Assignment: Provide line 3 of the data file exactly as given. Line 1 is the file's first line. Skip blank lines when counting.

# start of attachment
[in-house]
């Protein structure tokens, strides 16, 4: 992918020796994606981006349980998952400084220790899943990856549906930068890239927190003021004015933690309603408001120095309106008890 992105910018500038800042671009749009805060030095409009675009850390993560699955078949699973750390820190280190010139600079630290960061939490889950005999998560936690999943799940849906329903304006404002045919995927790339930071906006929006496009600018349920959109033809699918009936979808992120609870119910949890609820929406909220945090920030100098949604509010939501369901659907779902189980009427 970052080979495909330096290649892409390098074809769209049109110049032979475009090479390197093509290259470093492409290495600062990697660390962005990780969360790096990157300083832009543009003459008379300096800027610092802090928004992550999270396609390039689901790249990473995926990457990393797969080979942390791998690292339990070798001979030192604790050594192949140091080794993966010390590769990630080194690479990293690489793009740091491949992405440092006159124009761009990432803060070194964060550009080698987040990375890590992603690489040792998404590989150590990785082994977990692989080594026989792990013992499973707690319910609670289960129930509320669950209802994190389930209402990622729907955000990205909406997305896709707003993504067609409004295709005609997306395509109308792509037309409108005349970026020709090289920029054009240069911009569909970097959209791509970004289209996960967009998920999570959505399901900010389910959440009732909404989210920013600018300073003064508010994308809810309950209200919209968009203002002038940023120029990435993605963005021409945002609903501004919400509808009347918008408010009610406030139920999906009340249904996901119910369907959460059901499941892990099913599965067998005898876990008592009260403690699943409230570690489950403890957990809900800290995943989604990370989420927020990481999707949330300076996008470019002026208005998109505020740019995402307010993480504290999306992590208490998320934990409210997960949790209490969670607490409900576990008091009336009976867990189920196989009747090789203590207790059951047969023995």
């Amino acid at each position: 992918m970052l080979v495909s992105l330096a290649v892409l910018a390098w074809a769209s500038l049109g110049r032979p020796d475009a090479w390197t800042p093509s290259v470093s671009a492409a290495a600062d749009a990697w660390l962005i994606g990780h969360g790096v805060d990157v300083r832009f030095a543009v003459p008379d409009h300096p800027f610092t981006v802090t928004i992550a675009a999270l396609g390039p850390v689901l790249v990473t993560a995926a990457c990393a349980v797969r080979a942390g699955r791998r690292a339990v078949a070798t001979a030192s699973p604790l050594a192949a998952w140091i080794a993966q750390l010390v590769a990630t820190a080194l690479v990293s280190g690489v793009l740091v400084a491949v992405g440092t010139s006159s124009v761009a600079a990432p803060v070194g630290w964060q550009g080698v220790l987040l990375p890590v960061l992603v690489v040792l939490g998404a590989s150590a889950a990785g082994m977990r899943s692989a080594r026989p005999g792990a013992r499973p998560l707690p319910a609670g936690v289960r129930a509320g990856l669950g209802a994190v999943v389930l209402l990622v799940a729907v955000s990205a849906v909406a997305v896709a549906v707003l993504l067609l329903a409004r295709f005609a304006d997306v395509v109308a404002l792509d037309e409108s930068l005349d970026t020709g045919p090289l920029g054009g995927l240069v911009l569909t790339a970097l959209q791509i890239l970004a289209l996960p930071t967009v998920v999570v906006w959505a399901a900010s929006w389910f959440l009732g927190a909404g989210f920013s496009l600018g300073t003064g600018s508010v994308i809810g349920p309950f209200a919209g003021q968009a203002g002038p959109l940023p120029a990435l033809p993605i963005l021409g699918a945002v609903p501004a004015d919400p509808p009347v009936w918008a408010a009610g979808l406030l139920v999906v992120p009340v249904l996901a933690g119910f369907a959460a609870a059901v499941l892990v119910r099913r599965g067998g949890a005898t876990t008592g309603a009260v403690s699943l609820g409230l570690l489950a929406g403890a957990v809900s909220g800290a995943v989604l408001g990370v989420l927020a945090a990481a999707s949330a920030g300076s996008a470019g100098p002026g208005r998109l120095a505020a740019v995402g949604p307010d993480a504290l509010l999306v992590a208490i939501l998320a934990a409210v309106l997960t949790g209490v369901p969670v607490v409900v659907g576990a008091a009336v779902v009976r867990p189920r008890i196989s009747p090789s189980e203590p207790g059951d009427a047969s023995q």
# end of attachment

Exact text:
């Amino acid at each position: 992918m970052l080979v495909s992105l330096a290649v892409l910018a390098w074809a769209s500038l049109g110049r032979p020796d475009a090479w390197t800042p093509s290259v470093s671009a492409a290495a600062d749009a990697w660390l962005i994606g990780h969360g790096v805060d990157v300083r832009f030095a543009v003459p008379d409009h300096p800027f610092t981006v802090t928004i992550a675009a999270l396609g390039p850390v689901l790249v990473t993560a995926a990457c990393a349980v797969r080979a942390g699955r791998r690292a339990v078949a070798t001979a030192s699973p604790l050594a192949a998952w140091i080794a993966q750390l010390v590769a990630t820190a080194l690479v990293s280190g690489v793009l740091v400084a491949v992405g440092t010139s006159s124009v761009a600079a990432p803060v070194g630290w964060q550009g080698v220790l987040l990375p890590v960061l992603v690489v040792l939490g998404a590989s150590a889950a990785g082994m977990r899943s692989a080594r026989p005999g792990a013992r499973p998560l707690p319910a609670g936690v289960r129930a509320g990856l669950g209802a994190v999943v389930l209402l990622v799940a729907v955000s990205a849906v909406a997305v896709a549906v707003l993504l067609l329903a409004r295709f005609a304006d997306v395509v109308a404002l792509d037309e409108s930068l005349d970026t020709g045919p090289l920029g054009g995927l240069v911009l569909t790339a970097l959209q791509i890239l970004a289209l996960p930071t967009v998920v999570v906006w959505a399901a900010s929006w389910f959440l009732g927190a909404g989210f920013s496009l600018g300073t003064g600018s508010v994308i809810g349920p309950f209200a919209g003021q968009a203002g002038p959109l940023p120029a990435l033809p993605i963005l021409g699918a945002v609903p501004a004015d919400p509808p009347v009936w918008a408010a009610g979808l406030l139920v999906v992120p009340v249904l996901a933690g119910f369907a959460a609870a059901v499941l892990v119910r099913r599965g067998g949890a005898t876990t008592g309603a009260v403690s699943l609820g409230l570690l489950a929406g403890a957990v809900s909220g800290a995943v989604l408001g990370v989420l927020a945090a990481a999707s949330a920030g300076s996008a470019g100098p002026g208005r998109l120095a505020a740019v995402g949604p307010d993480a504290l509010l999306v992590a208490i939501l998320a934990a409210v309106l997960t949790g209490v369901p969670v607490v409900v659907g576990a008091a009336v779902v009976r867990p189920r008890i196989s009747p090789s189980e203590p207790g059951d009427a047969s023995q």